Black Death may have caused convergent evolution in the immune systems of two distinct populations

February 4, 2014 by Marcia Malory report
Europeans/Romanians and Rroma/Gipsy share the same location, though the latter originated in North India. Credit: PNAS

(Medical Xpress)—Throughout human history, our immune systems have evolved in response to infectious diseases. People with genes that provide resistance to specific pathogens are more likely to survive infection and transmit those genes to future generations than people without these resistant genes. To gain a better understanding of how disease affects the evolution of our immune systems, Mihai Netea of Radboud University Nijmegen Medical Centre in the Netherlands and his colleagues studied two genetically distinct ethnic groups, European Romanians and Rroma, both of which lived in Romania during the time of the Black Death, or Black Plague. The researchers found that both groups harbor genes that provide resistance to the plague, and that these genes do not exist in populations from North India, the original home of the Rroma. This indicates that the immune systems of European Romanians and Rroma evolved convergently in response to the disease. The study appears in the Proceedings of the National Academy of Sciences.

The Rroma left North India and settled in Europe 1,000 years ago. By the 14th century, when the Black Death devastated Europe, both Rroma and European Romanians had established themselves in Romania. However, the two populations had not interbred much and therefore, their genomes remained distinct. Because of this, the researchers thought studying the two groups would provide valuable information about the evolution of genetic responses to disease. They hypothesized that the extreme evolutionary pressure caused by the plague would have led to convergent evolution in the immune systems of both populations.

To test their hypothesis, Netea and his colleagues studied the genomes of 100 Rroma, 100 people of European Romanian descent and 500 people of North Indian descent, whose ancestors had remained in India after the Rroma migration. The plague never affected India, so it would not have caused any changes to the immune systems of the North Indians.

After examining 200,000 single-nucleotide polymorphisms in all three groups, the scientists found that despite their different ancestries, the Rroma and the European Romanians shared 20 gene variants that the Northwest Indians did not possess. Among these shared gene variants was the gene cluster TLR2, which contains the genes TLR1, TLR6 and TLR10. These code for toll-like receptors, proteins that help defend against dangerous bacteria. When the researches exposed cells engineered to express TLR2 to the plague bacterium, Yersinia pestis, and to its ancestor, Yersinia pseudotuberculosis, the cells exhibited a heightened immune response.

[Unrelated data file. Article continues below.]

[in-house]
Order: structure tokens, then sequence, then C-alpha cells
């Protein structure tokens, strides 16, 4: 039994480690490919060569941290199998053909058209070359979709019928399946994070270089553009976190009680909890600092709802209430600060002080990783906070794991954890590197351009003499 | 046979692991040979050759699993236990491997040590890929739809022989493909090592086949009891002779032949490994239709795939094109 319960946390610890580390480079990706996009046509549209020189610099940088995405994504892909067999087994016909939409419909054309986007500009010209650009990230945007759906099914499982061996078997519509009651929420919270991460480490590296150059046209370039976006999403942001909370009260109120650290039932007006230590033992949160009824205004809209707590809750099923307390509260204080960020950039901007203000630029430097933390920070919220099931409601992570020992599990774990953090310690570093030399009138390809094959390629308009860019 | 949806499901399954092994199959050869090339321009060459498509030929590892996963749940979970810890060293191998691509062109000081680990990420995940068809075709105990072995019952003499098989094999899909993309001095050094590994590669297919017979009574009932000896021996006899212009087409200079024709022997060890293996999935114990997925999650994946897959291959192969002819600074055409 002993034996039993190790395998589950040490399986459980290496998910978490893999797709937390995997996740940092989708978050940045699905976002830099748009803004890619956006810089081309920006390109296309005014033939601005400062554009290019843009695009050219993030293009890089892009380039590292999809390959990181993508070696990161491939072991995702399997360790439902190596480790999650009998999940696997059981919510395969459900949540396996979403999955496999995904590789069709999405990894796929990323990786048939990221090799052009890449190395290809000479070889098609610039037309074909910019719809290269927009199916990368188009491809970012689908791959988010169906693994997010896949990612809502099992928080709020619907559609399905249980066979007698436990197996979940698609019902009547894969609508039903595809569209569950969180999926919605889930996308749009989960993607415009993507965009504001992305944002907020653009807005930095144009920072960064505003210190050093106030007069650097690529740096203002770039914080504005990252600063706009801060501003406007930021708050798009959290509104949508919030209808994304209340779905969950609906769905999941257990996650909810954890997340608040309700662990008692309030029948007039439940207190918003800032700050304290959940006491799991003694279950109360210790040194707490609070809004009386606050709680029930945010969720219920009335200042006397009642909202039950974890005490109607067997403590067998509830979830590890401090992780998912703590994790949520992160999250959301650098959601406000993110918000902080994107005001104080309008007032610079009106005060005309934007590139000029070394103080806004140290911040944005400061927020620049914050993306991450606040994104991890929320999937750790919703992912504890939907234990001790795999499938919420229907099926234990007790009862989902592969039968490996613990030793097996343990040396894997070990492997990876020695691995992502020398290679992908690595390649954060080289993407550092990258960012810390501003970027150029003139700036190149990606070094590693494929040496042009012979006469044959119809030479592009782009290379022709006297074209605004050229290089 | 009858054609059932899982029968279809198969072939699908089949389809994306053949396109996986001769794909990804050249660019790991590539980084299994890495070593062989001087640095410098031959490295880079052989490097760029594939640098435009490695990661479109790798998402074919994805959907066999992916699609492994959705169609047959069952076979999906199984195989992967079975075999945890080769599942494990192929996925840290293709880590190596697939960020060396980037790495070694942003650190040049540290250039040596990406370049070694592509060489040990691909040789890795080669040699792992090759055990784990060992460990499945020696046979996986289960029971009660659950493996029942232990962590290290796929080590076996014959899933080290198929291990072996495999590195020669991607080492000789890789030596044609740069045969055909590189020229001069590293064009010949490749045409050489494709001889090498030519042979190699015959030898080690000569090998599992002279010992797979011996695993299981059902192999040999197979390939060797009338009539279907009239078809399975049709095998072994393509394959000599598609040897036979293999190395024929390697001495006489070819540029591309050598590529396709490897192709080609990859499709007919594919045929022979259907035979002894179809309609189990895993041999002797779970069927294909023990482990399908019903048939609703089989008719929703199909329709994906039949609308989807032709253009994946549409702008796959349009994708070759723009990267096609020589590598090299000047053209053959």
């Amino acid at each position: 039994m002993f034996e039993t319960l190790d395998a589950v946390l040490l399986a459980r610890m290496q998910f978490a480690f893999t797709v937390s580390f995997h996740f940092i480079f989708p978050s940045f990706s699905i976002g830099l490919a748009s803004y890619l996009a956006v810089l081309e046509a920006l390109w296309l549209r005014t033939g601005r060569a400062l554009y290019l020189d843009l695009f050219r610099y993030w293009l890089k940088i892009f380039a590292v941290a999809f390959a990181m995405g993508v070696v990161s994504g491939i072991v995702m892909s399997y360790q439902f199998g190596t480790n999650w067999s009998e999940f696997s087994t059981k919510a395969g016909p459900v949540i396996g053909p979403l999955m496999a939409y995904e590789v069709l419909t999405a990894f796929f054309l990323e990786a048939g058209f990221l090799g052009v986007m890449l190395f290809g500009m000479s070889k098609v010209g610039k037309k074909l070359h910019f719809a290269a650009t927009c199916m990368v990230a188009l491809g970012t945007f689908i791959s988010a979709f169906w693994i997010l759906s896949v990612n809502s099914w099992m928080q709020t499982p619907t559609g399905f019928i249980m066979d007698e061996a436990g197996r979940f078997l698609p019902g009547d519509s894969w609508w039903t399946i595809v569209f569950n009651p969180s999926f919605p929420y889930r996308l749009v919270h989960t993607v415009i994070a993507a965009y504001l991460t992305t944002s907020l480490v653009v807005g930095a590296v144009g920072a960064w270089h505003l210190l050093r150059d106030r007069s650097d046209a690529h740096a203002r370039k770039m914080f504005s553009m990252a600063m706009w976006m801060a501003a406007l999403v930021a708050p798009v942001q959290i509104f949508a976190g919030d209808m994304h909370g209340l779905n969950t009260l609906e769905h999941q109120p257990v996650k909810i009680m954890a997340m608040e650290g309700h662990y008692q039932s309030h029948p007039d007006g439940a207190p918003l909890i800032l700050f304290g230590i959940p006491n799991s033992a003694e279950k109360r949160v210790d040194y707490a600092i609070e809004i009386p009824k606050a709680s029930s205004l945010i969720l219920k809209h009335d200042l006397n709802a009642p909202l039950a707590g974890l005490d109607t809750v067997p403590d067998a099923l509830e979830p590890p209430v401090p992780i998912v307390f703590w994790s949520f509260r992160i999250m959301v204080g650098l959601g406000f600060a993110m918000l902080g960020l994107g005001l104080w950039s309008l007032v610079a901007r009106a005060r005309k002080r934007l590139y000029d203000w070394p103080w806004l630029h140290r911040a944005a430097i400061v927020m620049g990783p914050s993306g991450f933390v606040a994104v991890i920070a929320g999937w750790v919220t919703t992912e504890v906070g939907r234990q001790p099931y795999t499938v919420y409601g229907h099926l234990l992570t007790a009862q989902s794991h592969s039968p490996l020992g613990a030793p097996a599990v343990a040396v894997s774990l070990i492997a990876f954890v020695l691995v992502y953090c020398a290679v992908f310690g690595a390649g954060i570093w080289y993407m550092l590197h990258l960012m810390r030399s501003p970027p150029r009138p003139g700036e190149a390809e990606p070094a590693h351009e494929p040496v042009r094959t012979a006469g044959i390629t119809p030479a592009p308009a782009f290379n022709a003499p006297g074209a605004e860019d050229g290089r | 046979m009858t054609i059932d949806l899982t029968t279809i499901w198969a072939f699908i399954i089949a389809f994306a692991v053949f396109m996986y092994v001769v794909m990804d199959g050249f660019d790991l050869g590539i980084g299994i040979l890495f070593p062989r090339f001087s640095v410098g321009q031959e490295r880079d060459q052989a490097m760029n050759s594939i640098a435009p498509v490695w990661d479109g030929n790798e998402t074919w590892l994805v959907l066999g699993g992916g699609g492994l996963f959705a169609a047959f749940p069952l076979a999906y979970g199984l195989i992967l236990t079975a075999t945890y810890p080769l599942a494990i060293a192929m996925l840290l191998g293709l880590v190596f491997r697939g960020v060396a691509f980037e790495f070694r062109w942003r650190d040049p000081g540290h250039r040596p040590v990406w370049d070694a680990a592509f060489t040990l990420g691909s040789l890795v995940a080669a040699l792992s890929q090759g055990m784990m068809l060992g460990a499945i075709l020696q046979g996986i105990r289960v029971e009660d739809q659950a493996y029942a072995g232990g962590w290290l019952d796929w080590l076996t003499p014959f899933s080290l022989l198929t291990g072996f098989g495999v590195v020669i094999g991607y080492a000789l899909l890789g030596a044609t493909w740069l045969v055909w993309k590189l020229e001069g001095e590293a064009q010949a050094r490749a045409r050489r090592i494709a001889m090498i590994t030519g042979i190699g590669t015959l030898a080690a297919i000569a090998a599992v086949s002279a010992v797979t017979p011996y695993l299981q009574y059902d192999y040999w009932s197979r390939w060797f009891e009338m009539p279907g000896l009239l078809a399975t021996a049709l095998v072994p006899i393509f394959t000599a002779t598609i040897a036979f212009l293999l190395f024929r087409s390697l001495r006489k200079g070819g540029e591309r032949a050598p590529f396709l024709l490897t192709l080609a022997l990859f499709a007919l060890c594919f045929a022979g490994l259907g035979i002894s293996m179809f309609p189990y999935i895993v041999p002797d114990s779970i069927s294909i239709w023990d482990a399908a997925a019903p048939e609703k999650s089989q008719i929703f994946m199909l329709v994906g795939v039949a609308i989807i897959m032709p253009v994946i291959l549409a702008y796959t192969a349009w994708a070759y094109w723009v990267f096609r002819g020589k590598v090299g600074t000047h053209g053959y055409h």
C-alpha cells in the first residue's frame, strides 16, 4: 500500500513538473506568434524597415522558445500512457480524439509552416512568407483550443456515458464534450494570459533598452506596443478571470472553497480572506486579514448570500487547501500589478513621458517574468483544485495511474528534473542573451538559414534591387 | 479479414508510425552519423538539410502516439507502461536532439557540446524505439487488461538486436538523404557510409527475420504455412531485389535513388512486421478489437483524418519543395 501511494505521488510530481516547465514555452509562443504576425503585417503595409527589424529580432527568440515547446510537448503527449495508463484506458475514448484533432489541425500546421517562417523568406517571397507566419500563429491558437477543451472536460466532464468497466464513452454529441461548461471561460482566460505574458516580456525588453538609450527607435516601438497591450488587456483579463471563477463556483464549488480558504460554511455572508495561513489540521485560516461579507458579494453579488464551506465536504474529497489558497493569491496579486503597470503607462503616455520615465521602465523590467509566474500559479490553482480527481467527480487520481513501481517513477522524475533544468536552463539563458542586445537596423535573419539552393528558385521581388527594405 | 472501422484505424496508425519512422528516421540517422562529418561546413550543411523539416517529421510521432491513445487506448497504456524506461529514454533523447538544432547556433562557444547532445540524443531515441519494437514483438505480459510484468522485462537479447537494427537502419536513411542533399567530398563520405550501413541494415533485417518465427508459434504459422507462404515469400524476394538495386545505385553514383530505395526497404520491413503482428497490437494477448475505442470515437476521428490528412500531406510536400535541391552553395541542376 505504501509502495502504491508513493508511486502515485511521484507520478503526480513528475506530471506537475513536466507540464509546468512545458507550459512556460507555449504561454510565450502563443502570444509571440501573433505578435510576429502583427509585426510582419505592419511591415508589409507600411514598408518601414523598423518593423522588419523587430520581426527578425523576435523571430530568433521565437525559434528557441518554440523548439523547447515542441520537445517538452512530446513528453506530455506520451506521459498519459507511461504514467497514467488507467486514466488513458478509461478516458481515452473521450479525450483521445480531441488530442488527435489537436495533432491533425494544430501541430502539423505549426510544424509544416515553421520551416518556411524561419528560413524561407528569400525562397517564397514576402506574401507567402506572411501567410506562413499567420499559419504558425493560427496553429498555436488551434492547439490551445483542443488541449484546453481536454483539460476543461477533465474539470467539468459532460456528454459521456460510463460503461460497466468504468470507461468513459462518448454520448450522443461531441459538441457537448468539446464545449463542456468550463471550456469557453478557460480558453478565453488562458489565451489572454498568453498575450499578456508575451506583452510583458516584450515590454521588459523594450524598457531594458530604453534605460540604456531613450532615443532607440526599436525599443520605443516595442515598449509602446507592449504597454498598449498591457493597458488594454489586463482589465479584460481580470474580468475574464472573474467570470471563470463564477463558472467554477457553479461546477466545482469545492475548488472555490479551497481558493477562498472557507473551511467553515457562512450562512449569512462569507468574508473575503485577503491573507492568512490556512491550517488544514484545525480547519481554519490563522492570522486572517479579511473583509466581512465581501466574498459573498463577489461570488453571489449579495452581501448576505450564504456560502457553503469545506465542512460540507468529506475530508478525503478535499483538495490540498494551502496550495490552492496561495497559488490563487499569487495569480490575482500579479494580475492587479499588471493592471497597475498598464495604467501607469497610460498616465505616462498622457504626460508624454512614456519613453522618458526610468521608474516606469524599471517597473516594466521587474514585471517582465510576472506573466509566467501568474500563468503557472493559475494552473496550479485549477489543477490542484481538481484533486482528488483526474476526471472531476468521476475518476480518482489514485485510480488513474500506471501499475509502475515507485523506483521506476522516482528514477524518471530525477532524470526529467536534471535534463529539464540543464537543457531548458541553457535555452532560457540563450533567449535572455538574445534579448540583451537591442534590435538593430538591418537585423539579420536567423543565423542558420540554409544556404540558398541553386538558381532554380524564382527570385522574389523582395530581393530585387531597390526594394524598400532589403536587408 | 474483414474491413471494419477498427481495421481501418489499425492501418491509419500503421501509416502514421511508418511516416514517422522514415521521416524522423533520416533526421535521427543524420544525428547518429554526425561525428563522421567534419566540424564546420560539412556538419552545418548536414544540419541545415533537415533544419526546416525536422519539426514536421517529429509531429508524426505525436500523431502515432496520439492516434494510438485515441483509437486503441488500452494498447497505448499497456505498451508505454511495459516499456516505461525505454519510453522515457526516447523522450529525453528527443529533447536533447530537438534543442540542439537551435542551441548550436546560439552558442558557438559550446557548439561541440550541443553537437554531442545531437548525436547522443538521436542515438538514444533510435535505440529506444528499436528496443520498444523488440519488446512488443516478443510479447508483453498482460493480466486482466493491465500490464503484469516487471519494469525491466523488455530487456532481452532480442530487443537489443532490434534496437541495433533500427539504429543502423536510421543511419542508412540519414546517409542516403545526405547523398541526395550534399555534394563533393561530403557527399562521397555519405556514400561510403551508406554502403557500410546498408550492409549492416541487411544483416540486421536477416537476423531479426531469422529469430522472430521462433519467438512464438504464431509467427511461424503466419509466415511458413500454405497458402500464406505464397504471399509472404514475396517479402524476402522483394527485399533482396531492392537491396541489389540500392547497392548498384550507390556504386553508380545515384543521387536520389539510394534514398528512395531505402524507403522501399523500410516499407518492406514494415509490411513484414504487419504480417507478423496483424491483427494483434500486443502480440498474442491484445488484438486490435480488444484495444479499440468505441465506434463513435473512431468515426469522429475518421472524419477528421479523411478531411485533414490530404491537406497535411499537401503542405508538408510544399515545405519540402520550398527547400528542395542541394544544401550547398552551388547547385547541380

The researchers think genetic adaptations caused by exposure to diseases earlier in history could have caused autoimmune diseases in modern populations.

Explore further: Researchers find ancient plague DNA in teeth

More information: Convergent evolution in European and Rroma populations reveals pressure exerted by plague on Toll-like receptors, Hafid Laayouni, PNAS, DOI: 10.1073/pnas.1317723111

Recent historical periods in Europe have been characterized by severe epidemic events such as plague, smallpox, or influenza that shaped the immune system of modern populations. This study aims to identify signals of convergent evolution of the immune system, based on the peculiar demographic history in which two populations with different genetic ancestry, Europeans and Rroma (Gypsies), have lived in the same geographic area and have been exposed to similar environments, including infections, during the last millennium. We identified several genes under evolutionary pressure in European/Romanian and Rroma/Gipsy populations, but not in a Northwest Indian population, the geographic origin of the Rroma. Genes in the immune system were highly represented among those under strong evolutionary pressures in Europeans, and infections are likely to have played an important role. For example, Toll-like receptor 1 (TLR1)/TLR6/TLR10 gene cluster showed a strong signal of adaptive selection. Their gene products are functional receptors for Yersinia pestis, the agent of plague, as shown by overexpression studies showing induction of proinflammatory cytokines such as TNF, IL-1β, and IL-6 as one possible infection that may have exerted evolutionary pressures. Immunogenetic analysis showed that TLR1, TLR6, and TLR10 single-nucleotide polymorphisms modulate Y. pestis–induced cytokine responses. Other infections may also have played an important role. Thus, reconstruction of evolutionary history of European populations has identified several immune pathways, among them TLR1/TLR6/TLR10, as being shaped by convergent evolution in two human populations with different origins under the same infectious environment.

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